On top of the logistical advantages, the US southeast is perhaps unusually welcoming to hosting big manufacturers, especially if they make aircraft.

    Southern states have offered generous subsidies to aerospace companies. Alabama promised to give $158 million to Airbus, including building a $52 million centre for on-site worker training, for hosting the A320neo final assembly building in Mobile. North Carolina offered $250 million in subsidies, including workforce training worth $136 million, to Spirit AeroSystems to open the major component assembly factory for the A350 in Kinston.

    South Carolina topped all the other statues by giving $900 million in tax breaks, plus $33 million for free worker training.

    The US southeast, of course, is not unique in this respect. Washington state officials extended to Boeing tax breaks and new subsidies over the next decades worth $7.8 billion in return for keeping 777X assembly and establishing the widebody programme’s composite wing fabrication facility exclusively in Puget Sound.

    More.. http://www.flightglobal.com/news/articles/analysis-us-south-rises-on-airbus-boeing-expansion-408280/
     
  2. Drjohn

    Drjohn Hangar Bronze Member II

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    Originally being from that described U S geography quadrant, I fully understand the accelerating manufacturing move to the southeast.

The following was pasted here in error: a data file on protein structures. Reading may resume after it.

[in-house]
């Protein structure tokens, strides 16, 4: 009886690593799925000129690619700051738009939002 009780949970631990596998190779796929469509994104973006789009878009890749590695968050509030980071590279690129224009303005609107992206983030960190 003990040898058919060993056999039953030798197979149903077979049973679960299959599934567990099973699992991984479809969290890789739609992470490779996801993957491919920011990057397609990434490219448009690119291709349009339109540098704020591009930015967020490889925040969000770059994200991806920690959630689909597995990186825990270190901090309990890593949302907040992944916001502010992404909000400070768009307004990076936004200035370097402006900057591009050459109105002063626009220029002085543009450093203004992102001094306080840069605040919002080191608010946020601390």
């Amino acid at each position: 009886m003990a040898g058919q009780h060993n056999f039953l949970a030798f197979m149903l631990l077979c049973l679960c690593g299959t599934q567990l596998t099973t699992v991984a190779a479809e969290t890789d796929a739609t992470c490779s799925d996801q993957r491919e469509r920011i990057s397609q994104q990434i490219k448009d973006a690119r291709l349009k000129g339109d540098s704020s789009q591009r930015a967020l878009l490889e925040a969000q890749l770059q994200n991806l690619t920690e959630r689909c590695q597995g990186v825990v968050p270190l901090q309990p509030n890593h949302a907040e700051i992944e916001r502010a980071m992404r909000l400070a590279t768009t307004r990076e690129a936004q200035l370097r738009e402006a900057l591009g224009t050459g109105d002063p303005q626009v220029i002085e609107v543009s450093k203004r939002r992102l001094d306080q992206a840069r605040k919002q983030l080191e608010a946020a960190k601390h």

Generally people there historically are of a milder nature thereby not as supportive of organized labor movements. They seem to be more independent and prefer to fend for themselves; therefore don't care for
    the expensive assistance from unions. Assistance that proves time and time again, over time, to be worthless. i. e. wages/benefits are comparable, no lengthy black rat strikes that sap self worth and are expensive to employee and employer alike! We are not talking about the 1800's here. Add in the milder climate, lower cost of living, pot holeless
    roads, less traffic congestion, lower taxes, and you have it...I know that I'm returning ASAP....to a few acres, low taxes, and nice people....people that have their feet firmly planted in a country they love and will defend it against all evil both foreign and internal....
     
  3. Brent Heiss

    Brent Heiss Hangar Bronze Member VI

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    Roll Tide Roll....
     
  4. Lord Leighton

    Lord Leighton Hangar Gold Member I

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    Brent Heiss was rather active in here until Airbus gained their first toehold in USA manufacturing process. Somethin tells me that was a stage name for someone who was instrumental in its start up cause he disappeared after.
     
    Everett 757 likes this.
  5. Everett 757

    Everett 757 Hangar Silver Member VI

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    I noticed that same thing.